Diffusion Curves

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Diffusion Curves are a way of specifying very free form gradients. It works by letting colors diffuse from curves, seeding the colors along both sides of the curves using gradients (along the curves). Additionally a varying amount of blur can be applied along the curves. This makes diffusion curves extremely flexible and very interesting to have in Inkscape.


The links at the bottom define various features that can be useful for Diffusion Curves. Here the following features are considered:

  • Colors at nodes / gradients defined on paths (on one or both sides of the curve)
  • Diffusion across boundaries

Diffusion curves could be represented by paths with gradients attached to them, along with an enclosing group that says that the colors should be diffused within that group. For example (don't mind the exact attributes):

<g diffuse="true">
  <path d="M 0,0 L 190,190"
        leftBoundary="#F00 #00F" rightBoundary="#00F #F00" boundaryBlur="5" />


<g diffuse="true">
  <path d="M 0,0 L 190,190"
        leftBoundary="url(#redToBlue)" rightBoundary="url(#blueToRed)" boundaryBlur="5" />

Assuming that the two gradients are made to go from #F00 to #00F and vice versa this would roughly look like this (note that this is just a rough approximation):


Note that with diffusion curves the blur itself can also vary along the path, which could be used in the above image to let the edge be sharper in some areas. This is useful for depth of field effects for example.

Normally diffusion curves will have infinite extent, but this can be controlled when needed by surrounding a set of curves with a closed path that has an outside boundary which is fully transparent.

Mathematical Definition

Diffusion curves are defined as the solution to a Laplace equation (the sum of second partial derivatives is zero) with boundary conditions (the colors on the curves). This is done for both the colors and the blur and then a spatially varying blur is applied to the diffused colors using the diffused blur values.

Alternatively diffusion curves can be seen as minimizing the integral (over the entire image) of the squared gradient magnitude, with color constraints at certain points. This is convenient when using a representation based on triangles with barycentric interpolation (as this yields a piecewise linear function the Laplacian is zero everywhere, except on the boundaries).

It might also be convenient to use an alternative method for incorporating blur, as simulating a spatially varying blur is not easy. One method might be to use an equation based on the heat equation which can be used for doing a spatially varying blur ([math]\displaystyle{ C }[/math] represents the color constraints):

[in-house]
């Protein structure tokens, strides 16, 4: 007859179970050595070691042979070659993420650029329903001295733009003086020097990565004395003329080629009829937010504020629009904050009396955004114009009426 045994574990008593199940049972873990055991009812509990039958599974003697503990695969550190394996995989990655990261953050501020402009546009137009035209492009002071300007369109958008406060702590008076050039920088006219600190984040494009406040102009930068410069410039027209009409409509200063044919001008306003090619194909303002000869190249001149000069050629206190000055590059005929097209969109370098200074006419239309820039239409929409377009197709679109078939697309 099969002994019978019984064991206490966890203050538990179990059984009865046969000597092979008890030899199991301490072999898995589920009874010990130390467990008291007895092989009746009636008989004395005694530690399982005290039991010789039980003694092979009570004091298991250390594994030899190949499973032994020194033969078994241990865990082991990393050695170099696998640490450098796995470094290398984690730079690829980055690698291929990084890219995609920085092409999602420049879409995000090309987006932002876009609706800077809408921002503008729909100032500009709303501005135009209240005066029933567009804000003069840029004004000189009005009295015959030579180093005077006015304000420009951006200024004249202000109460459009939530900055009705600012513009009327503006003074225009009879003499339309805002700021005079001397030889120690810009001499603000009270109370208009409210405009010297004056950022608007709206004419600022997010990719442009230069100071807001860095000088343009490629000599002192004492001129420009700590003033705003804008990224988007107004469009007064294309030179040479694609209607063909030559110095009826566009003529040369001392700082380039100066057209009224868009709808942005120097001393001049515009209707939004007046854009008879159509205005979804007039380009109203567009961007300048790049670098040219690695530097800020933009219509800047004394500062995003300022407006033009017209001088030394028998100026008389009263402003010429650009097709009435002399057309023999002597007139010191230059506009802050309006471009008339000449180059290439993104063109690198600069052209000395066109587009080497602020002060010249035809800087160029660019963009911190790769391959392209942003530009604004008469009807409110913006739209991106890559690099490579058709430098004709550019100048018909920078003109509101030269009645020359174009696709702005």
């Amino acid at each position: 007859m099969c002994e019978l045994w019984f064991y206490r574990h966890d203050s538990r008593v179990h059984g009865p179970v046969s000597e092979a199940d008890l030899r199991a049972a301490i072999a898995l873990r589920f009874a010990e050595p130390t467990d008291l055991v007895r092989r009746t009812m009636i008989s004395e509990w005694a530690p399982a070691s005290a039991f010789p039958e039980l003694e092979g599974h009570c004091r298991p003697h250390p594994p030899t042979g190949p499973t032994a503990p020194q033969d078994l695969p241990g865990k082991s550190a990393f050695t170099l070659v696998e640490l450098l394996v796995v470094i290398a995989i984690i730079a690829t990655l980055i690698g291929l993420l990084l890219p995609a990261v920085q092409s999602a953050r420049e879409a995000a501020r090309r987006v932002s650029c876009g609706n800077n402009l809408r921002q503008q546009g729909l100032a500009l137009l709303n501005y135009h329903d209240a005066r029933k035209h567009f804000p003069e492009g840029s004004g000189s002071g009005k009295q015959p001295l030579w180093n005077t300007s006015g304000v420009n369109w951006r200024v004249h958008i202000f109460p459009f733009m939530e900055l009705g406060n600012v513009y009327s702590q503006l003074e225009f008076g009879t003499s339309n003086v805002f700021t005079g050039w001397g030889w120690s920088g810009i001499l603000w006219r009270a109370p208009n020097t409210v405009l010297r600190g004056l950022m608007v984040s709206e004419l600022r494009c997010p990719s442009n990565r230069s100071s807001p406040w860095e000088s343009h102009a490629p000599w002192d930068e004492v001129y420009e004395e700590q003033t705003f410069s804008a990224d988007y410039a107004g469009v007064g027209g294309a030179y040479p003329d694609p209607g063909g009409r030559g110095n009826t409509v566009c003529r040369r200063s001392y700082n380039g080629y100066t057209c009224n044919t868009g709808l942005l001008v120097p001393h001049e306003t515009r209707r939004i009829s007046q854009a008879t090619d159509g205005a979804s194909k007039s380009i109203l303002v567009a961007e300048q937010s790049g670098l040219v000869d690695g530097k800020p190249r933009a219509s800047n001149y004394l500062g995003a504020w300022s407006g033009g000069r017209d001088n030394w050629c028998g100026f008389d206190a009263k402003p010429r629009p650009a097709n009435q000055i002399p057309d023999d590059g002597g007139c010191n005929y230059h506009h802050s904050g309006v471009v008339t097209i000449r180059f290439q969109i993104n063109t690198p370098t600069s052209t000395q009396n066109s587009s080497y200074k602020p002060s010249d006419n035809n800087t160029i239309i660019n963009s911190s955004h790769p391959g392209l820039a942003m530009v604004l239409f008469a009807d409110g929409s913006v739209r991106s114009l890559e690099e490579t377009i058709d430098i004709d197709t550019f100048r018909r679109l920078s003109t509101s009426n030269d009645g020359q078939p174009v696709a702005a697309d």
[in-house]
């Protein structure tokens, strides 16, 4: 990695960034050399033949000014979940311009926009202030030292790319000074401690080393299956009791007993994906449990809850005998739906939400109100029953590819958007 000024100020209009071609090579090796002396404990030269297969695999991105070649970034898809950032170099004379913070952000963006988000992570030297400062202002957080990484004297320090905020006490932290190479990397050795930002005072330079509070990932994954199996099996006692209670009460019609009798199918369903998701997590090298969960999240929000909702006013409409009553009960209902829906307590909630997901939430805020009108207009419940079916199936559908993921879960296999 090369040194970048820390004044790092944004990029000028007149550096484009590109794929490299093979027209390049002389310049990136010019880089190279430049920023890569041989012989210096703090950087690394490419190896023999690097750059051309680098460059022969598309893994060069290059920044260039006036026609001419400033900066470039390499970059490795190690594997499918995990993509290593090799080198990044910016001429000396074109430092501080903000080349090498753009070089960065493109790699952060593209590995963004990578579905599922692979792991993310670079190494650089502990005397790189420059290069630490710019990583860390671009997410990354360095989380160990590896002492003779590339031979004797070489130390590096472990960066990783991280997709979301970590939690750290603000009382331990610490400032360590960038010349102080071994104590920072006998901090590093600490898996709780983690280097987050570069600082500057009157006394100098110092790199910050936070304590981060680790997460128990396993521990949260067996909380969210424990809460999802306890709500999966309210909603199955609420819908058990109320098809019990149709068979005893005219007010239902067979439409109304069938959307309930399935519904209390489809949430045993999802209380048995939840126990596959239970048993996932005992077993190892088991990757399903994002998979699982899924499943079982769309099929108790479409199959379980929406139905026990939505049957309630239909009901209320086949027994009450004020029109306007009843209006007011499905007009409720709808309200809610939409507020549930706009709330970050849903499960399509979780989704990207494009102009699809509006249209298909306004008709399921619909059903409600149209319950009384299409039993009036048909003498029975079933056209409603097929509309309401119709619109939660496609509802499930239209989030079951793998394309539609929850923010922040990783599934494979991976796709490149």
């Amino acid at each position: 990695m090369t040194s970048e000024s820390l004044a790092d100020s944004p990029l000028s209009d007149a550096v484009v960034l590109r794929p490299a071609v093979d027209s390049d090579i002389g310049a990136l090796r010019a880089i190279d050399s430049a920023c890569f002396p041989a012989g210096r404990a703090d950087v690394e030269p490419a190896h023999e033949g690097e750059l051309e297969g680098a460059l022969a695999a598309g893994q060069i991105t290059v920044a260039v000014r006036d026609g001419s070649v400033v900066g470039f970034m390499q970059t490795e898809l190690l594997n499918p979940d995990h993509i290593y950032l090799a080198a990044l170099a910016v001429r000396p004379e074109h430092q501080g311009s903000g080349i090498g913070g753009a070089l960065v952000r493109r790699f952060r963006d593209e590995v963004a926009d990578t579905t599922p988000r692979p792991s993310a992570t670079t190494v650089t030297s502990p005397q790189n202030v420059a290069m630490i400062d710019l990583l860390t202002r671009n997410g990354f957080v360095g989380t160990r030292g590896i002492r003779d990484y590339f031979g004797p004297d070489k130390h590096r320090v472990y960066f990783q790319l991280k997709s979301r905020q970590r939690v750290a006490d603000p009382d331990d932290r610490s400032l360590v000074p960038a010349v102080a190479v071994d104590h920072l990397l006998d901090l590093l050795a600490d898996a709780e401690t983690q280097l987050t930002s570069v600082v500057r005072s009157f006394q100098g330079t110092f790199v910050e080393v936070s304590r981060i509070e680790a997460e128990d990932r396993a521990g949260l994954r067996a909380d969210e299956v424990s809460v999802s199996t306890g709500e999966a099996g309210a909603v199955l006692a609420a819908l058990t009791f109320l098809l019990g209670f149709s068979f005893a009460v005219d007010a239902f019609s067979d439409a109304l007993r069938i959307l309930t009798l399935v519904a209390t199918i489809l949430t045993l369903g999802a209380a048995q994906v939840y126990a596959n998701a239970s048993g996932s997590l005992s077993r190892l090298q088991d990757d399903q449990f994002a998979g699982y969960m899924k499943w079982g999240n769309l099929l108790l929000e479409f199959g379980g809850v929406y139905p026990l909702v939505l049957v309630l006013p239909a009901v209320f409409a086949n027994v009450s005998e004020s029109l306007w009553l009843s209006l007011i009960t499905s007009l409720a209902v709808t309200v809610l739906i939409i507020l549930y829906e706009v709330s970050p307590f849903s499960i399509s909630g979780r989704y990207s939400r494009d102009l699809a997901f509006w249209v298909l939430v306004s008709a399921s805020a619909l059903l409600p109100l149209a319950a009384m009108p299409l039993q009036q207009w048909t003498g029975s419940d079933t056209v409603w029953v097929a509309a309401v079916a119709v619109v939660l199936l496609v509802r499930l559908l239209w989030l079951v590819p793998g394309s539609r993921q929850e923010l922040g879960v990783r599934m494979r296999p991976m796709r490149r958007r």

[math]\displaystyle{ \begin{align} \gamma\frac{\partial}{\partial t}y&=\nabla\cdot(\beta\nabla y) \\\gamma(f-C)&=\nabla\cdot(\beta\nabla f) \\0&=\nabla\cdot(\beta\nabla f)+\gamma(C-f) \\f&=\arg\min_f \int_{\mathbb{R}^2}\frac{1}{2}\|\beta^{1/2}\nabla f\|^2+(C-\frac{1}{2}f)\gamma f\,dx \end{align} }[/math]

Or else the color constraints could be applied using the derivative of the colors over each edge in combination with the color on the edge (which would be the average of the colors on either side). When blurring an edge the derivative would get smaller (by a factor of [math]\displaystyle{ 1/blurRadius }[/math] for example).

Converting to SVG

There would be several possible avenues for converting diffusion curves to SVG:

  • Bitmap rendering.
    • + High quality at a specific resolution.
    • - Low quality on zooming in.
    • - Also large for simple images.
  • Using filters (for example, it should be possible to simulate spatially varying blur by doing multiple blurs and combining the results using weights).
    • + Very low (almost fixed) storage requirements.
    • - Diffusion difficult to implement efficiently (fast solvers either use multigrid methods or kernels of spatially varying size).
    • - Spatially varying blur is difficult to implement with good quality.
  • By solving the Laplace equations on a (Delaunay) triangulation, using barycentric interpolation between the vertices.
    • + Good quality at any resolution.
    • + Storage scales directly with the complexity of the image.
    • - Needs "add" (and "in") compositing, which is only available in filters in SVG 1.1 (it is also available in SVG Compositing).
    • Note that other interpolation/approximation schemes can give higher quality result but are also harder to use in the solver (as well as in the resulting SVG).


  • If diffusion curves are indeed represented by paths inside a group, what happens with subgroups or shapes without having gradients defined along their edges?
  • What should happen with 2D objects (filled shapes and strokes) in diffusion groups?
    • It might actually be interesting to not only set colors and blur values (heat capacity?) along the sides of edges (1D), but also for surfaces (2D). This shouldn't complicate things much. In fact, it might even be slightly easier to handle the 2D case properly (as it is easier to discretize for example).
  • It might be interesting to redefine them in some way that unifies the color diffusion and blurring. E.g. currently colors are either to be met exactly or not at all, is it possible to reformulate the problem in such a way that we can restrict colors to varying degrees?